Authors of a study in this week's issue of THE LANCET provide strong evidence that formal counselling after traumatic events is ineffective--and that it could actually do more harm than good.
Traumatic events such as the September 11 2001 attacks have highlighted the issue of psychological support for people who have been traumatised; offers of emotional and practical support to victims are thought to be appropriate and caring human responses. However, conflicting evidence surrounds the effectiveness of single-session psychological debriefing, a commonly used approach to help people who have recently experienced trauma.
Arnold van Emmerik and colleagues from the University of Amsterdam, Netherlands, assessed the value of single-session debriefing after trauma in the subsequent prevention of chronic symptoms of post-traumatic stress disorder (PTSD) and other psychological disorders. They pooled and re-analysed previous studies, some of which involved a specific type of counselling called critical incident stress debriefing (CISD); this typically involves one three-hour, group therapy session for trauma victims. The investigators restricted their analysis to studies where single-session debriefing had been done within one month of the traumatic event, and to studies that involved the use of widely accepted psychological measures to assess behaviour.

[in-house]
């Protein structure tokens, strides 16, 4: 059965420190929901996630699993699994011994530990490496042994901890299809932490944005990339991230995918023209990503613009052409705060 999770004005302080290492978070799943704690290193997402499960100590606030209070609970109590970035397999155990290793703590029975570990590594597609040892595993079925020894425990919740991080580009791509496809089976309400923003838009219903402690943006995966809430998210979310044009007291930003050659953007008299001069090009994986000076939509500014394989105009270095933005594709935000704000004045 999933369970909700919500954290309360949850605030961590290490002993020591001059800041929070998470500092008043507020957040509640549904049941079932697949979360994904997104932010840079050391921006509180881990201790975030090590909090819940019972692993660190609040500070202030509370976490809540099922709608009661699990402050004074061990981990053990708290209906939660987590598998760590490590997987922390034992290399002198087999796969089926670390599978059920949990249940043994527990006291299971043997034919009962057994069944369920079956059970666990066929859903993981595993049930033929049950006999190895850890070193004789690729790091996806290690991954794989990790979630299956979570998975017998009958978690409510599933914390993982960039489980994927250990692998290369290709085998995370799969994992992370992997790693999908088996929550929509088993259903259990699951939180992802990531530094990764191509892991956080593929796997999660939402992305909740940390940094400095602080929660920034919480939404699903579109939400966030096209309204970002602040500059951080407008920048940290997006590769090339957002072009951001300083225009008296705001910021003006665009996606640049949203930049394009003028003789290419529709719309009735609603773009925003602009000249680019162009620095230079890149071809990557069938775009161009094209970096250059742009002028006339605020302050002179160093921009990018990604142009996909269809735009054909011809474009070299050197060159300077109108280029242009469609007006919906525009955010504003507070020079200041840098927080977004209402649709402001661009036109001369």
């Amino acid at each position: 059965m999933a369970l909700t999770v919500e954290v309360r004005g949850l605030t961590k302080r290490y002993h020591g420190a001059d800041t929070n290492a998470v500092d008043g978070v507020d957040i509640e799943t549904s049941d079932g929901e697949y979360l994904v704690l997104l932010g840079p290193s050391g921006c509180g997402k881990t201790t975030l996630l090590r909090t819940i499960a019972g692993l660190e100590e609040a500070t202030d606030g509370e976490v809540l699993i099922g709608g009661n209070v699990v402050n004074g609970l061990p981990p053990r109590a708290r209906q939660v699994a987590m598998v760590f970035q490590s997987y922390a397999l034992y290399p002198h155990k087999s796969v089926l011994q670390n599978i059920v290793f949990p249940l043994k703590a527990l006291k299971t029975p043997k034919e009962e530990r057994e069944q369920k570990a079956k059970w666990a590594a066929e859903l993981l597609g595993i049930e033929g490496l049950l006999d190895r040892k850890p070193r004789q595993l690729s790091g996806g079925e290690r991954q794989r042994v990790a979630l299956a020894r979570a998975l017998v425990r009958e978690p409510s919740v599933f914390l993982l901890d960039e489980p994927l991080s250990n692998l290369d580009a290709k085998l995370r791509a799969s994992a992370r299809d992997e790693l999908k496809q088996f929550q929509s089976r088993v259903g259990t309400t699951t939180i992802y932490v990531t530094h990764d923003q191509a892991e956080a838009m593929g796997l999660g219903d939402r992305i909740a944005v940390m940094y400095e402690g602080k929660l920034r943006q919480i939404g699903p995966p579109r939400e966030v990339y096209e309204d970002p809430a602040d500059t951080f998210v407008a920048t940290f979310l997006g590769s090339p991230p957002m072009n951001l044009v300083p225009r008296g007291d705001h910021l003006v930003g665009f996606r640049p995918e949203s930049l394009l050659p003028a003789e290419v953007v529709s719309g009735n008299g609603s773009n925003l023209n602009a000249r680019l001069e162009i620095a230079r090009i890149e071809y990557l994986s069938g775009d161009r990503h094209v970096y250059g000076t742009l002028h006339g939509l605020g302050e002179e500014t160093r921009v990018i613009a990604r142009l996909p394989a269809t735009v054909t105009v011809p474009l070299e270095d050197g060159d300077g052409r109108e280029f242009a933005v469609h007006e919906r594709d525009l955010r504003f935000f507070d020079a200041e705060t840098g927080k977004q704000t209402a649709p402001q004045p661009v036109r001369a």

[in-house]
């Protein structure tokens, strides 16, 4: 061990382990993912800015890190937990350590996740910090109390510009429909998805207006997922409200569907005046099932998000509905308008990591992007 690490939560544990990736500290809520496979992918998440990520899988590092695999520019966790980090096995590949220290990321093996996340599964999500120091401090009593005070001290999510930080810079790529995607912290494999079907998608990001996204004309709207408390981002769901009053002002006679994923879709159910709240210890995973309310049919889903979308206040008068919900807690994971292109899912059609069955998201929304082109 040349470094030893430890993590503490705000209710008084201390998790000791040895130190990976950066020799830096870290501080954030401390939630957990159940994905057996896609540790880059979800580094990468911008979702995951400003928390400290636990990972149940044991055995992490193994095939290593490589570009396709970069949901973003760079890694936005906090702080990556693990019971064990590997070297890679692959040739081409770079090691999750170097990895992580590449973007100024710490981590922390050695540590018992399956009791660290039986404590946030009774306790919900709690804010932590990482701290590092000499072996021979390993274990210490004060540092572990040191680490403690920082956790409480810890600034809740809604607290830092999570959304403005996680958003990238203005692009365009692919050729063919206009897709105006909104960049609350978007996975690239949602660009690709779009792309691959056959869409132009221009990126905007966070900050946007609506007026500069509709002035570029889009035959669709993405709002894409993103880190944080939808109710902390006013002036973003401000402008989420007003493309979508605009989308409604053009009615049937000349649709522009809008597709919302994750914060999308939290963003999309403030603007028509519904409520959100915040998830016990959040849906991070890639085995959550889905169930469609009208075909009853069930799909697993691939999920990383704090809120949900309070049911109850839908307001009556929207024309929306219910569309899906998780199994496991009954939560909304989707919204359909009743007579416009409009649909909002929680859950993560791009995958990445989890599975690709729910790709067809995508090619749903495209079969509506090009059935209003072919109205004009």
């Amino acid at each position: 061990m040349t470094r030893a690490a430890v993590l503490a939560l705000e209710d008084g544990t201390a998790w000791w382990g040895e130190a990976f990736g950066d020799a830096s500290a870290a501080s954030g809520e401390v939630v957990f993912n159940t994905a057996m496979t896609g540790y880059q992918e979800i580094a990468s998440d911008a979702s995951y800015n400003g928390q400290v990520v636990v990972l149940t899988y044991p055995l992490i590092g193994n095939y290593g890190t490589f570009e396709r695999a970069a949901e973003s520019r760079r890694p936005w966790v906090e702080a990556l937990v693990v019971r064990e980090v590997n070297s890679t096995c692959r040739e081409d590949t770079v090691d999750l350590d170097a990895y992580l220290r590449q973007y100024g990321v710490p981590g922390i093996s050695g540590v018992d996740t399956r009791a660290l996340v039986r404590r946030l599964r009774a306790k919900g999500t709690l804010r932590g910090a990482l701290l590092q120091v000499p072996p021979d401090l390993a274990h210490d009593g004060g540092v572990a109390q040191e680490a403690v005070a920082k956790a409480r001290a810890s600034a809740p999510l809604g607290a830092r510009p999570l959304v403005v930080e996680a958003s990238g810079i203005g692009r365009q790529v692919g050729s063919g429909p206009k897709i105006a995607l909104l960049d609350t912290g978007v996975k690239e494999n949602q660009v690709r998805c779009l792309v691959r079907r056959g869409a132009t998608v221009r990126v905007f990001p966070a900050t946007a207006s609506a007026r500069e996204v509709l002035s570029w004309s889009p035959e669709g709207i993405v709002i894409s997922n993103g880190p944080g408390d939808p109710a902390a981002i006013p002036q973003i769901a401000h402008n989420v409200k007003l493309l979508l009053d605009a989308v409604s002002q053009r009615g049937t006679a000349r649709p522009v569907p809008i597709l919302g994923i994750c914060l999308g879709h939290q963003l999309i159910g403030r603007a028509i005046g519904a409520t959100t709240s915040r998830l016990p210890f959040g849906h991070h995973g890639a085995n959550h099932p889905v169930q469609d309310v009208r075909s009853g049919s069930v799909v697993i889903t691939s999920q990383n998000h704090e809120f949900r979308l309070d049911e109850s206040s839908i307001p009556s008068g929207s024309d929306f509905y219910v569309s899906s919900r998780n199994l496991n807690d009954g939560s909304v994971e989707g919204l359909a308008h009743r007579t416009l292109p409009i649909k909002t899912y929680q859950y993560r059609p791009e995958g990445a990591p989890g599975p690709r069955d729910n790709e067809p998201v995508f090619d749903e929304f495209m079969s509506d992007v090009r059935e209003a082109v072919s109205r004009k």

Seven studies were reanalysed, which included data about five CISD interventions, three non-CISD interventions, and six controls (ie, no intervention at all). PTSD symptoms improved with Non-CISD interventions and no interventi
Contact: Richard Lane